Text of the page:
I think growing up in the South has made me aware of how much talent there is down here, and aware of the fact that there’s still an underground in America. There are still spaces down here where we can have fun, that aren’t bound by the rules of whatever political shit is going on right now—but they’re dwindling down, unfortunately, due to gentrification being a worldwide issue. I did go to clubs when I was younger, and being able to experience that at a young age started to teach me a lot about what makes people dance, and what sounds I like to hear on a system.


What are your feelings about quantizing?

I don’t quantize much after I record. I have my Maschine set to auto-quantize during recording just a tiny bit, but I like to keep the feel as human as possible. Even if that means recording a few takes, I’d rather just get it right by hand.


Was DJing your entry point to production? How would you describe the relationship between the two?

In a way my producing feeds off of my DJing. When you DJ, people kinda expect that you do the other thing also. Especially because my music started me touring internationally, I’d come home and have different ideas just from traveling and playing for different crowds. That’s definitely influencing my second record.


What would you say have been your primary musical influences as an artist?

My main influences are definitely American black music, from all periods, 100%. We have given the world so much culture, and I’m proud of be a part of that. We’re as under-appreciated as we are appreciated.

You seem to be touring the world quite a bit these days. What doors opened for you to make that happen?

I released a pretty quick succession of material from my label Fade to Mind, which I guess connected with people more than I expected it would. I’ve been fortunate enough to be touring international quite a bit this year — even more than I’ve toured in the US, to be honest.


Where would you say you have the strongest fanbase?

I would say maybe even in Europe. I have a lot of fans all over the world, honestly — I didn’t even know that until this year. When you just live in America and make music here for your whole life, it’s easy to forget that there’s a whole world out there that appreciates and gets excited about music.


Are you mainly working within with MASCHINE inside of Ableton as a plugin, or on its own?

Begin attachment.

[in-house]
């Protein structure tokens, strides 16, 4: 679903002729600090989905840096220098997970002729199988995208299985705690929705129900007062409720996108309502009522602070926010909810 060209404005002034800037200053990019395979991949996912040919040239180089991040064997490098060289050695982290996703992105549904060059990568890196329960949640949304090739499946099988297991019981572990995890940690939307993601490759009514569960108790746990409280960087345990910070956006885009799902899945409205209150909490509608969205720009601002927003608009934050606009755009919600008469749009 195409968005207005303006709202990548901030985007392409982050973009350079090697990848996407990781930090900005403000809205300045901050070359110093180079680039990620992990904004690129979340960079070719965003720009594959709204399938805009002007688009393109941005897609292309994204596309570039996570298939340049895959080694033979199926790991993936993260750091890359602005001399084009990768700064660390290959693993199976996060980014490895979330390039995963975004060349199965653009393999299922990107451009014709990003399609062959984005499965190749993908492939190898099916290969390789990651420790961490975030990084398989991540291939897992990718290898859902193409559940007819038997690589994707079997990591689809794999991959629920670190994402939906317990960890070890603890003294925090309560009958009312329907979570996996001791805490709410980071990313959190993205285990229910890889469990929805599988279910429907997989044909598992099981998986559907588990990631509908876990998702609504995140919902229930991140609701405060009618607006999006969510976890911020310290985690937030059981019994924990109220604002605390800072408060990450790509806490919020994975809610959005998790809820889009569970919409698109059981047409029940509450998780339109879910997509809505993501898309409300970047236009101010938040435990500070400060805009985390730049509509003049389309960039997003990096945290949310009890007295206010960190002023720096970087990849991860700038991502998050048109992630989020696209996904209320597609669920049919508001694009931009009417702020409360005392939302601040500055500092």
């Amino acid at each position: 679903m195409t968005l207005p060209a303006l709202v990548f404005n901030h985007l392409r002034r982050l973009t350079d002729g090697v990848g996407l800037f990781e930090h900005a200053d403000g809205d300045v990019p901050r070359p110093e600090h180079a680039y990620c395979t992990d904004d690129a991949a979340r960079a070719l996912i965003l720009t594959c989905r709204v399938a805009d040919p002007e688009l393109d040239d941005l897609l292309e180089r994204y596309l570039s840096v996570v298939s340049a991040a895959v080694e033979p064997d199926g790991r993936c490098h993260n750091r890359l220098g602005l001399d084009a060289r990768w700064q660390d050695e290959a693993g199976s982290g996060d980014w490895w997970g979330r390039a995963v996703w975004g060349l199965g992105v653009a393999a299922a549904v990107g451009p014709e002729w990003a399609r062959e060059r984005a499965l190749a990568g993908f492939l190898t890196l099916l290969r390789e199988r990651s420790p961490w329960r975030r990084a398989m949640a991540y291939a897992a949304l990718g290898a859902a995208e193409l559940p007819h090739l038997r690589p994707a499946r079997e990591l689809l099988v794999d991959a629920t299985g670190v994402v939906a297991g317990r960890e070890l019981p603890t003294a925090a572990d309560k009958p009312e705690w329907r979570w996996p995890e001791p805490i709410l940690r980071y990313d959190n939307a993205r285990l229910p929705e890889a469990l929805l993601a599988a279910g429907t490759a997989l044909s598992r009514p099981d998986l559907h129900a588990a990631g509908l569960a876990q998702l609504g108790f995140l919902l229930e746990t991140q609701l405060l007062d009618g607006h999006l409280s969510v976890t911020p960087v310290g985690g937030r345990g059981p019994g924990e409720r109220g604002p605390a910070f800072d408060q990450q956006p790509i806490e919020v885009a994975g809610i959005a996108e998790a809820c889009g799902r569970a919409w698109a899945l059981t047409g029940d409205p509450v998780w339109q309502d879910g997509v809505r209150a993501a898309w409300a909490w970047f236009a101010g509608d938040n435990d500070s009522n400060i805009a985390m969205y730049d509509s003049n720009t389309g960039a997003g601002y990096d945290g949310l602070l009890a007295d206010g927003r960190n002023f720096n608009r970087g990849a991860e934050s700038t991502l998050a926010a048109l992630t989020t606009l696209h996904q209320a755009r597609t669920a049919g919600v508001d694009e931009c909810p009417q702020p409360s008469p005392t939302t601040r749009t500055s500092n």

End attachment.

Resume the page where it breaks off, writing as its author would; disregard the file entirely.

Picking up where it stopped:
I’m finding lately that I’m using Maschine as a standalone. I just record stuff, and then use the “bounce to audio” feature to just drag the clips out, and then bring those into Ableton later. I like to use it more as an instrument or a sketchpad, and then kinda do the more song-y, arrange-y, mixing stuff in Ableton.


Do you have go-to kits, or do you pick stuff at random?

It’s usually random. It can feel kinda daunting, referencing this huge library of stuff, but it’s also cool in a way — I like to always try something new, and so I always fall into that habit. With Maschine it makes me easy to do stuff like that and just experiment.


How do you usually start?

I like to just turn the metronome on, and really everything falls into place after that. It can be starting with drums or melodies, but I usually like to start with the melody because it gives you more of an emotion to go off of.


And how do you know when a track is finished? Is that usually a tough part of the process for you?

Knowing when a track is done can be tough for me sometimes, but if I trust my judgement and work hard on it, I can get to a place where I’m happy enough with it. Finishing my first few releases taught me a lot of things about the whole process, so I’m more confident about it now than I used to be.


Do you see big changes in your production methods in the future or do you plan to continue down the path you’ve been on?

I think this will definitely be the way I work for the foreseeable future. I’ve never really been a person that’s been wanting a whole bunch of gear; when I was shopping around for a controller, I got Maschine because it comes with so many sounds. It’s not something that’s not essential — for me it’s definitely essential. If I really want to make music, I have to have my Maschine. I’ve made music in studios where there’s a bunch of gear on the walls, but I’ve maybe used one thing, or maybe didn’t use anything.


What’s next for you?

I’d love to start performing live [at  some point], to do it in a way that’s both exciting for me and for the people attending.

photo credits: Jesse Pratt Lopez

Related articles

Cookie notice

We use cookies and similar technologies to recognize your preferences, as well as to measure the effectiveness of campaigns and analyze traffic.

Manage cookies

Learn more about cookies